It's either a medical miracle, or the ultimate surveillance device, depending on your perspective. This incredible new sensor can monitor drug levels in your blood in real-time, and has already been shown to work in mice. This video shows how it functions.
Unlike current blood sensors, which can only measure the levels of a few molecules in your blood — like insulin, for example — this device can measure levels of almost any molecule you like.
In a paper published last week in Science Translational Medicine, we learn more about how the sensor, called MEDIC, works:
The sensor in the device consists of shape-changing probes, switches that can only be flipped by the right molecule. The greater the concentration of a drug in solution, the more switches will get flipped. The biosensor is versatile; it can be reconfigured to measure different drugs by swapping out the probes on the chip with different ones. To keep out the sticky stuff found in blood, the surface of the sensor is equipped with a special kind of filter that lets fast-diffusing medications rapidly cross the barrier.
A device like this could eventually become a small, wearable package similar to what diabetics wear to constantly monitor their blood sugar levels. And in a dystopian version of the future, you could imagine some employers forcing their employees to wear these, to prove they aren't using recreational drugs after work. Or police officers could be allowed to ask to see your sensor, the same way they can see your ID.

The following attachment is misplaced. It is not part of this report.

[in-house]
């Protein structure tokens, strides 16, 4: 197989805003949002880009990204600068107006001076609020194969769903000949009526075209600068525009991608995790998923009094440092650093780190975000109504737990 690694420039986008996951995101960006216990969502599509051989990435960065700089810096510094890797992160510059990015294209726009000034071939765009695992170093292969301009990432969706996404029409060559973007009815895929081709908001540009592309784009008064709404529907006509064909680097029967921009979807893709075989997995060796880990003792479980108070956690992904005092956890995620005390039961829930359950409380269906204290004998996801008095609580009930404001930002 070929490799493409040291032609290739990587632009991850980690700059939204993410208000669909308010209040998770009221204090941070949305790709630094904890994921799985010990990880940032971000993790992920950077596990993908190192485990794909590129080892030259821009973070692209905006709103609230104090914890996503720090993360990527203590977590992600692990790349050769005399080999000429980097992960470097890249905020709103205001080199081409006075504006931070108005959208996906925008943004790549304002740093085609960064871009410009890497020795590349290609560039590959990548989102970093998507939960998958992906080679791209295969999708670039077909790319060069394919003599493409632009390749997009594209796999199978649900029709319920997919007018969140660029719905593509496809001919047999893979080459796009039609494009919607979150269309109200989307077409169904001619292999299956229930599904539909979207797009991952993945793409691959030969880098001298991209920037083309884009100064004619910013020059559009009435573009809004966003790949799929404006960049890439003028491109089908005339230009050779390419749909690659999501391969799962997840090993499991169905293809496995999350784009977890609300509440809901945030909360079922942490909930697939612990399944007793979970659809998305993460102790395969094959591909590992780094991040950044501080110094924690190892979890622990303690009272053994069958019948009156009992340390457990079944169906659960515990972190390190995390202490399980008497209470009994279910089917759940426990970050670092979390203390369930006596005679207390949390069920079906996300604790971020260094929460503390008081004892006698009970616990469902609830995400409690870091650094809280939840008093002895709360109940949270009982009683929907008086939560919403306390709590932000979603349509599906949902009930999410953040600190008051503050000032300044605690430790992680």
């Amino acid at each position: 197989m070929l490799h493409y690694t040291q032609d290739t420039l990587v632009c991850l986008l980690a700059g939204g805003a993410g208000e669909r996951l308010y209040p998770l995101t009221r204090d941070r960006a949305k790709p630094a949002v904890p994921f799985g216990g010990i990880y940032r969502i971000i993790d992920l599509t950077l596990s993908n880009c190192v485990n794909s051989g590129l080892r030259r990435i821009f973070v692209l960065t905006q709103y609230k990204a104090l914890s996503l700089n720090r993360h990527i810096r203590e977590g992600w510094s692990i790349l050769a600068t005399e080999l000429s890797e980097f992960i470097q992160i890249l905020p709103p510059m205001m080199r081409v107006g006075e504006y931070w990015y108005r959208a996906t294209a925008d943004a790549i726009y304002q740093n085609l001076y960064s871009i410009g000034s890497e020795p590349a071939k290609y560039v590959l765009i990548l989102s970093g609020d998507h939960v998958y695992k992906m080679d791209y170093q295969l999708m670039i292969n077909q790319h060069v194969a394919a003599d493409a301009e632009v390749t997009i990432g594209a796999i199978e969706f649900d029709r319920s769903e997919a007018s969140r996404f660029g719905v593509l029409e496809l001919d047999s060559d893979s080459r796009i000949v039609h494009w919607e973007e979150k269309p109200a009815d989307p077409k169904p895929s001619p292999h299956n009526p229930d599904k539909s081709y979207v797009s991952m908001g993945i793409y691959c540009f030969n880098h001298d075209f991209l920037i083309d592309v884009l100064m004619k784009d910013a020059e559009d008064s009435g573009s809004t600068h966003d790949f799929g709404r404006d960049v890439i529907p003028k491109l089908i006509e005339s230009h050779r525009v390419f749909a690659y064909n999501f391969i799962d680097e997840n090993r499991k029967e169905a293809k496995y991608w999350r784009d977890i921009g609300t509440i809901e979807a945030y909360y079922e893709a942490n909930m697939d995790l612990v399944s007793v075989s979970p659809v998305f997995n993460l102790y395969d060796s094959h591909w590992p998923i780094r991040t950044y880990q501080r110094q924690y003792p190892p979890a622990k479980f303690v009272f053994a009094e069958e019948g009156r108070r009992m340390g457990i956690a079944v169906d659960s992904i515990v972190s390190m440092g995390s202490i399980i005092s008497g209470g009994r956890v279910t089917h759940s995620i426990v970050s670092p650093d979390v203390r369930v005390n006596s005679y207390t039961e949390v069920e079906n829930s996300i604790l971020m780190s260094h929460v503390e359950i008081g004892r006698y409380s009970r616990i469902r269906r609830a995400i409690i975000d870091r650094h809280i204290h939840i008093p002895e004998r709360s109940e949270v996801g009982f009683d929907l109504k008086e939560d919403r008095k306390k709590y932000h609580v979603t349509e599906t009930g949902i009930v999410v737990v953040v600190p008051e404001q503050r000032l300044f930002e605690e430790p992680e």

Currently, however, the uses for MEDIC are entirely for research and medicine.
UC Santa Barbara bioengineer Hyongsok Tom Soh and colleagues describe the uses for the device, and how they tested it:
Such technology would enable truly personalized medicine, wherein therapeutic agents could be tailored with optimal doses for each patient to maximize efficacy and minimize side effects . . . To demonstrate the system's versatility, we measured therapeutic in vivo concentrations of doxorubicin (a chemotherapeutic) and kanamycin (an antibiotic) in live rats and in human whole blood for several hours with high sensitivity and specificity at subminute temporal resolution.
Instead of dosing you with a drug and then waiting to see what happens, MEDIC would allow doctors to monitor exactly what dose you needed to keep the drug circulating effectively in your system. It could prevent over- and under-dosing, and also give doctors a window on what molecules are circulating in your blood at any given time. The researchers hope to broaden the device's sensor abilities further, allowing researchers to test for a range of molecules like proteins and drug metabolites — this would help them track a patient's disease in real time.
Read the full article in Science Translational Medicine